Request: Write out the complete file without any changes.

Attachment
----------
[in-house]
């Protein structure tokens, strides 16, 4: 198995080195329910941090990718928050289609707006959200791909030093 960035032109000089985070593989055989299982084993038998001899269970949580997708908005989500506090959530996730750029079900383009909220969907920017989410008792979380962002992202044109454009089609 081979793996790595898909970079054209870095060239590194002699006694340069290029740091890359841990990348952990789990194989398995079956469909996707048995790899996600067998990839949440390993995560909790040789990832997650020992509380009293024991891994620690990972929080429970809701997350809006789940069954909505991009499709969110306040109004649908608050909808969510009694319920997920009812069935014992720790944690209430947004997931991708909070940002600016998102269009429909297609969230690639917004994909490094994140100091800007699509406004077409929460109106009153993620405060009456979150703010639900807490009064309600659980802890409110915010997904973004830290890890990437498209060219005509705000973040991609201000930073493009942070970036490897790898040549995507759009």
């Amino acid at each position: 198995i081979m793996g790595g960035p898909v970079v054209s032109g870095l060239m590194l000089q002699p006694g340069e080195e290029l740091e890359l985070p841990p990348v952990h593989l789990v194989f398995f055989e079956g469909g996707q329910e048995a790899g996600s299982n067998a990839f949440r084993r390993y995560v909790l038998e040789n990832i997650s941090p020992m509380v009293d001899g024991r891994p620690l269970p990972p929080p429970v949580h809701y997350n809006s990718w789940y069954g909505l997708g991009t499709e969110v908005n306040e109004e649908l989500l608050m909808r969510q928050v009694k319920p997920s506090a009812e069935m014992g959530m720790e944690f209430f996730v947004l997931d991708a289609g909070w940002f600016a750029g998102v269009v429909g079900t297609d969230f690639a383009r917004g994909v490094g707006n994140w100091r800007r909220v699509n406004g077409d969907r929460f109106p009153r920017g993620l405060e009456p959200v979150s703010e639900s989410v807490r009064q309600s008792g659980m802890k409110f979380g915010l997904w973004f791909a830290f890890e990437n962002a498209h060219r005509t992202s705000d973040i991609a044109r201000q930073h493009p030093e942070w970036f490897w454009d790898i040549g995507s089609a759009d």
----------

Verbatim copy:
[in-house]
């Protein structure tokens, strides 16, 4: 198995080195329910941090990718928050289609707006959200791909030093 960035032109000089985070593989055989299982084993038998001899269970949580997708908005989500506090959530996730750029079900383009909220969907920017989410008792979380962002992202044109454009089609 081979793996790595898909970079054209870095060239590194002699006694340069290029740091890359841990990348952990789990194989398995079956469909996707048995790899996600067998990839949440390993995560909790040789990832997650020992509380009293024991891994620690990972929080429970809701997350809006789940069954909505991009499709969110306040109004649908608050909808969510009694319920997920009812069935014992720790944690209430947004997931991708909070940002600016998102269009429909297609969230690639917004994909490094994140100091800007699509406004077409929460109106009153993620405060009456979150703010639900807490009064309600659980802890409110915010997904973004830290890890990437498209060219005509705000973040991609201000930073493009942070970036490897790898040549995507759009």
């Amino acid at each position: 198995i081979m793996g790595g960035p898909v970079v054209s032109g870095l060239m590194l000089q002699p006694g340069e080195e290029l740091e890359l985070p841990p990348v952990h593989l789990v194989f398995f055989e079956g469909g996707q329910e048995a790899g996600s299982n067998a990839f949440r084993r390993y995560v909790l038998e040789n990832i997650s941090p020992m509380v009293d001899g024991r891994p620690l269970p990972p929080p429970v949580h809701y997350n809006s990718w789940y069954g909505l997708g991009t499709e969110v908005n306040e109004e649908l989500l608050m909808r969510q928050v009694k319920p997920s506090a009812e069935m014992g959530m720790e944690f209430f996730v947004l997931d991708a289609g909070w940002f600016a750029g998102v269009v429909g079900t297609d969230f690639a383009r917004g994909v490094g707006n994140w100091r800007r909220v699509n406004g077409d969907r929460f109106p009153r920017g993620l405060e009456p959200v979150s703010e639900s989410v807490r009064q309600s008792g659980m802890k409110f979380g915010l997904w973004f791909a830290f890890e990437n962002a498209h060219r005509t992202s705000d973040i991609a044109r201000q930073h493009p030093e942070w970036f490897w454009d790898i040549g995507s089609a759009d």